Chihayafuru volume 4 isn't perfect, but from finishing the battle between Mizusawa and Hokuou to Arata's backstory, it's still a satisfying read.
There are plenty of moments in Chihayafuru volume 4, but one key moment involves Taichi. It’s Mizusawa vs Hokuou for the right to go to Nationals. Considering Taichi’s past with karuta, his obsession with it now borders on insane. None moreso than when facing Leero, who questions Taichi internally. Well, when you get a panel where Taichi’s pouring through scenarios regarding what card could be read in his situation, that’s super obsessive.
But it represents Taichi’s current game, his struggles, and his desire to win all in once.
Chihayafuru volume 4 is episodes 11 to most of 13 of the anime, and this picks up right where volume 3 left off. The only thing standing in the way of Chihaya and the crew going to Nationals is Sudo and Hokuou, and that match ends with an upset — Mizusawa wins. Now they’re preparing to journey to Omi Shrine, where the tourney’s taking place. From training at local clubs, to rallying their teacher to support them, the karuta club’s looking to make a dent and have great team success. The problem? They run into an unavoidable problem, one that’s challenges their teamwork and Chihaya’s emotions.
This volume of Chihayafuru was neat in showing how things came to an end. The part where Chihaya and Sudo were the last match to finish up was fairly combative. It involved two stories, one where Sudo wants to get his advisor to Nationals, to Chihaya, whose driven to meet Arata at Nationals. It was a situation where it would’ve been tough for someone to lose, but someone did. And the money page to highlight the climax of the battle was drawn extremely well.
The only bad thing I can say is the more I think about it, the more it felt like the other characters weren’t developed enough. As in, maybe go further into Sudo’s backstory, or make him more of jerk. Or elaborate on some of the other Hokuou Academy guys aside from Leero. It’s a minor thing, but the drama could have been better, particularly in line with prior volumes.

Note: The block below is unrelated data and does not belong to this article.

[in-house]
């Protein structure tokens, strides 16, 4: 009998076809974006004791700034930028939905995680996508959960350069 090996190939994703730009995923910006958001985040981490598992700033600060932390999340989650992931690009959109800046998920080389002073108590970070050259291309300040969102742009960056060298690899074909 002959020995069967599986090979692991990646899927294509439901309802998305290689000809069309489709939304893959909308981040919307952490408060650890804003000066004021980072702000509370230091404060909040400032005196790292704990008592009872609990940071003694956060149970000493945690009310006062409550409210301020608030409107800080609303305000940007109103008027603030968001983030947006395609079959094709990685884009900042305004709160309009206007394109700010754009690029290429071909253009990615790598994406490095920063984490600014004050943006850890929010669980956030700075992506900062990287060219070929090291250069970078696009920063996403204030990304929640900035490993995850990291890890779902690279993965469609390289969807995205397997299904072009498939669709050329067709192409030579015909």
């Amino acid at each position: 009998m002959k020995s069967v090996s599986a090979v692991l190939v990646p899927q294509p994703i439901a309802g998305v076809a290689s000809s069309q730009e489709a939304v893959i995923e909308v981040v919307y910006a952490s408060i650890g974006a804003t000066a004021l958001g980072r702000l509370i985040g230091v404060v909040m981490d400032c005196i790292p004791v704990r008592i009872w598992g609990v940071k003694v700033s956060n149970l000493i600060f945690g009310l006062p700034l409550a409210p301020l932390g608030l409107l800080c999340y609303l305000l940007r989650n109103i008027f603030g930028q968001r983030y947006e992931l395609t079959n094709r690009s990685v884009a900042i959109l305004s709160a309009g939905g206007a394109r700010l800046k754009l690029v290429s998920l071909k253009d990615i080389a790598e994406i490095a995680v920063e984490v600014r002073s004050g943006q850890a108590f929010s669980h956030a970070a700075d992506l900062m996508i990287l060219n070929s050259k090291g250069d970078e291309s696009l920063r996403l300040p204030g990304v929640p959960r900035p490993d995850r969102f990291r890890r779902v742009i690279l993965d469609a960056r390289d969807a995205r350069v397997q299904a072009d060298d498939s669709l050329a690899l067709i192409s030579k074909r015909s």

The manga then moves on to getting the club ready for the whole thing. Everyone realizes their weaknesses and are looking to get better playing karuta. It reads nicely, and them convincing their teacher, the Empress, to be on their side was nice. It then throws a major challenge that’s surprising, but maybe it’s just a case of bad luck. Ironic of course, since they went to pray at the shrine.
Maybe they shouldn’t have gone there since they also ran into a significant character:
She will be explained in due time. But this drawing is awesome. You could print that and make it into a poster; it’s that awesome. And also kinda scary. It also manages to serve as foreshadowing, and a good way to break the pace by introducing a new, and currently mysterious, character.
Anyways, while Mizusawa’s karuta club does take up a good portion of the volume, we finally get into the story of Arata Wataya. We get into why his grandpa was super important to him, Arata’s time with him after he learns his grandpa has dementia, and the reason why that death drove Arata to a point where he stopped playing the game. It’s hard to relate to that, but we all have someone special in our lives that we treasure. And when we lose it, it just takes time for it to heal. For Arata, he got into the game of karuta thanks to his grandpa. The only way he can keep going is to play the game he loves.
Chihayafuru volume 4 is not perfect, but it’s still great to read. Kodansha has so far done a fantastic job with the manga, from a translation standpoint to being able to read it. There are very few ongoing manga that can manage to be as sharp from the start to now, which is why I can’t implore you enough to read this beautiful work.